Market Monitor: When Will Construction Pricing Retreat? | The Search for Clarity
When Will Construction Pricing Retreat?
Dave Welk, Managing Director of Acquisitions
Given the rapid rise in apartment construction pricing since the start of the COVID-19 pandemic, developers and investors have been looking for signs of relief. According to CBRE Research, market participants won’t find any, at least for a little while. CBRE expects year-over-year costs to increase by up to 14% by year-end. This comes on the heels of two years of double-digit price increases, brought on by supply chain disruptions, labor shortages and increased construction activity within the single-family, industrial and multifamily segments.
In its forecast, CBRE notes that relief is on the way, with the escalation expected to stabilize in the 2%-4% range in 2023 and 2024, on par with historical averages. Significantly, CBRE made its forecast in July, when heightened demand for construction projects was expected to continue. In the chart below, the baseline scenario reflects CBRE’s outlook; we believe the reality will track more closely with the decreased demand scenario.
Average Annual Construction Cost Escalation, CBRE vs. Major Indices
Sources: BLS, Engineering News Record, Turner Construction, Rider Levett Bucknall, Mortensons, CBRE Cost Consultancy, CBRE Econometric Advisors, CBRE Strategic Investment Consulting, April 2022; via CBRE.
Over the past 60 to 90 days, we have seen a number of development projects hit pause throughout the Sunbelt and Mountain regions, for various reasons. One, noted in a previous Market Monitor update, is that regional banks and lenders are pulling back on construction lending. However, some investors and developers are re-evaluating projects that target top-of-market rents as cost escalations further squeeze profit margins.
Over the past 30 days, construction costs in a few of our projects have fallen compared to pricing obtained 60 to 90 days prior. The reductions, from 1% to 4% of total hard costs, were primarily in drywall, electrical and lumber materials. However, the aging skilled labor force is creating a scarcity factor and increasing labor costs could offset reductions in material savings. The use of technologies by subcontractors such as prefabrication in building and the use of virtual reality in worker training will likely be required to keep up with demand.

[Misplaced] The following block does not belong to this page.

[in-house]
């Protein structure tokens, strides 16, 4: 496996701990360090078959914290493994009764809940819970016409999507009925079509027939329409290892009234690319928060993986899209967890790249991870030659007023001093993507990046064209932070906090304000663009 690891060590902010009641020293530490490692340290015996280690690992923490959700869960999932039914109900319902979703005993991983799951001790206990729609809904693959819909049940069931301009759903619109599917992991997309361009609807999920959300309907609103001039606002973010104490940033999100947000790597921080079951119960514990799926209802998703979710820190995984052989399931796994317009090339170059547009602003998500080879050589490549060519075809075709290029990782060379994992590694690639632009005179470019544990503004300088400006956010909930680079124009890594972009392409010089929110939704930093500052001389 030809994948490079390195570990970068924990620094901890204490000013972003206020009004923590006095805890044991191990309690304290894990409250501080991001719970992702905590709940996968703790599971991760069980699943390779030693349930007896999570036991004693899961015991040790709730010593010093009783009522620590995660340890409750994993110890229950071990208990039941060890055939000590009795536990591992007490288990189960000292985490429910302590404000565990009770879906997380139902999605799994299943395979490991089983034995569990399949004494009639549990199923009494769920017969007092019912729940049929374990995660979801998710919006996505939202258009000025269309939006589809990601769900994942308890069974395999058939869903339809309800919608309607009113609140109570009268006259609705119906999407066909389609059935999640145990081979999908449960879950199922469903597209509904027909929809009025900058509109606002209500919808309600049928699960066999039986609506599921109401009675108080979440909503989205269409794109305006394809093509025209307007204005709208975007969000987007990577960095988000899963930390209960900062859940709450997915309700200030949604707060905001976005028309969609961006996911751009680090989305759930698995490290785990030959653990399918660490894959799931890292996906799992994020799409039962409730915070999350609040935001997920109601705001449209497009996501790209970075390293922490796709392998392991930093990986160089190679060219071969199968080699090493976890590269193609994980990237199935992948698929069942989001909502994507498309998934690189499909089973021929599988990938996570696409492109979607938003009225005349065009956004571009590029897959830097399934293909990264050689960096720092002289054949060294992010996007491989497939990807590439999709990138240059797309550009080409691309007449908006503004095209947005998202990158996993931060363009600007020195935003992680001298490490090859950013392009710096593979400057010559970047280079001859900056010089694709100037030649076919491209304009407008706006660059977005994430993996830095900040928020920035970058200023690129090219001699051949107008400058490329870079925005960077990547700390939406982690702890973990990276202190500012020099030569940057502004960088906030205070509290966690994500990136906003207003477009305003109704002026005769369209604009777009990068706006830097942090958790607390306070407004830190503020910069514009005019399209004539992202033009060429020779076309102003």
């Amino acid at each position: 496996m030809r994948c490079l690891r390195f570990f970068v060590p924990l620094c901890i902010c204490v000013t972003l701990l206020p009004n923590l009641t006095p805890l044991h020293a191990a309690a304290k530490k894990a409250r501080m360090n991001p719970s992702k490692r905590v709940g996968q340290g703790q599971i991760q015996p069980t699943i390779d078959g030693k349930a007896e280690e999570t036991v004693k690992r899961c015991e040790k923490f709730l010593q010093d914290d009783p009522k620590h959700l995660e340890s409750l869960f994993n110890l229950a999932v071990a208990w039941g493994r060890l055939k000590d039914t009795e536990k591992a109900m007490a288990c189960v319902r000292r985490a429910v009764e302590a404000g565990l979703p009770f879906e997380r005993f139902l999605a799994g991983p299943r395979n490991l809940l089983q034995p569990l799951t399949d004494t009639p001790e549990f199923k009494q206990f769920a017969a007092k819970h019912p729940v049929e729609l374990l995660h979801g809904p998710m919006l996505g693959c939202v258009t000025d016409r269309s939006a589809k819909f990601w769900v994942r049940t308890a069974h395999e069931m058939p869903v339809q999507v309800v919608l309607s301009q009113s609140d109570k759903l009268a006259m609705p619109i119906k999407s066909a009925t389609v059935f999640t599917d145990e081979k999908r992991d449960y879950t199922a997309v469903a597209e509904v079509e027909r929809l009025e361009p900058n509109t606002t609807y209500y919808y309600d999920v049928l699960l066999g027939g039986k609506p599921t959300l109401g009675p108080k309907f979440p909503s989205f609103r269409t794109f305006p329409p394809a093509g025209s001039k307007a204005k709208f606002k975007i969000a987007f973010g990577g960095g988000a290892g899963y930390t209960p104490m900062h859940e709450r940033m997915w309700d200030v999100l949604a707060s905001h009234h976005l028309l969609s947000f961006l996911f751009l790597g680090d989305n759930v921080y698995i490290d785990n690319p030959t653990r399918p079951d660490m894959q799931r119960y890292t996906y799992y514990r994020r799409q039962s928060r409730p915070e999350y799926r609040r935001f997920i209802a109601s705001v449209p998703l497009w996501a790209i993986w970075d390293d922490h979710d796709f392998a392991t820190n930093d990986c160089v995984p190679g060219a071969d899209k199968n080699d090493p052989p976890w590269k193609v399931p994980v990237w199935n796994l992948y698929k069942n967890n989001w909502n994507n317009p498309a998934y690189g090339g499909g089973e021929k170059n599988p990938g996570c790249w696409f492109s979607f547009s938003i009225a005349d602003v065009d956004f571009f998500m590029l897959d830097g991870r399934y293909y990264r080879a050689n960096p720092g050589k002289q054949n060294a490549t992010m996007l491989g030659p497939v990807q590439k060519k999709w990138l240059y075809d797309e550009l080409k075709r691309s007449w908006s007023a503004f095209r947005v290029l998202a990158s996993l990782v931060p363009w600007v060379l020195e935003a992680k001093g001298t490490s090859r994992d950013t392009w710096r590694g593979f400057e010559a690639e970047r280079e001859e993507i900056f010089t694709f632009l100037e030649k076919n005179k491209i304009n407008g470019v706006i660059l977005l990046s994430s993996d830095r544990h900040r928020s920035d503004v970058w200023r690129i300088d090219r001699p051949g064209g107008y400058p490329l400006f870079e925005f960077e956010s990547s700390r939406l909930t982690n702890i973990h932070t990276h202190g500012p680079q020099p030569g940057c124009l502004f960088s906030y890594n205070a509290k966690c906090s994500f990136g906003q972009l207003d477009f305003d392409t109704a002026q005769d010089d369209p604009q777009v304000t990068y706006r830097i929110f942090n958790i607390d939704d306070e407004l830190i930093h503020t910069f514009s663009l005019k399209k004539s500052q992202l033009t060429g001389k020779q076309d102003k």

Given the observed slowdown in overall new multifamily starts next year, and the slowdown within the single-family sector resulting from mortgage rates in the 6%-7% range, we believe construction pricing will continue to retreat over the next year. While we will only underwrite these savings when contractually provided by our general contractors, these should offset the increased interest costs that we have had to include in the capitalization of our more recent deals.
The Search for Clarity
Tom Briney, Managing Director of Acquisitions
I have been having a lot of conversations lately, and the same question is being asked: When will the markets stabilize and return to some sort of “new normal”? My answer is always the same: The equity and credit markets will stabilize when there is clarity on the future actions of the Federal Reserve’s interest rate policy. The credit market’s bullish actions since the October Consumer Price Index (CPI) numbers were released on Nov. 10 is an indication that participants are seeing the fog of uncertainty lifting.
The government’s latest CPI reading for the trailing 12 months showed that prices of consumer goods had increased 7.7%. While that is still nearly four times the Federal Reserve’s target rate of inflation, over the following week the stock market increased 5% and the 10-year Treasury yield decreased by nearly 40 basis points. The response seemed to suggest that rampant inflation is a good thing. As anyone who has been shopping recently knows, rampant inflation is not good, it’s actually quite painful.
So why did the market celebrate? Because participants are seeing a movement towards clarity. The CPI peaked in June 2022 at 9.1% and has decelerated to the current 7.7%, a direct result of the Fed’s monetary tightening through both increased interest rates and (see chart) the shrinking of its balance sheet. As inflation appears to ebb, market participants believe they have greater clarity regarding future monetary policy—that is, that the Fed’s motivation to raise interest rates aggressively may wane as well. Federal Reserve officials, though, were very quick to state that it is not lifting its foot off the brake, which some perceived as negative but actually provides even more clarity for market participants.
Source: Board of Governors of the Federal Reserve System
With clarity comes stability, with stability comes recovery. While the country is still in the hospital, market participants are starting to see a path to getting healthy again.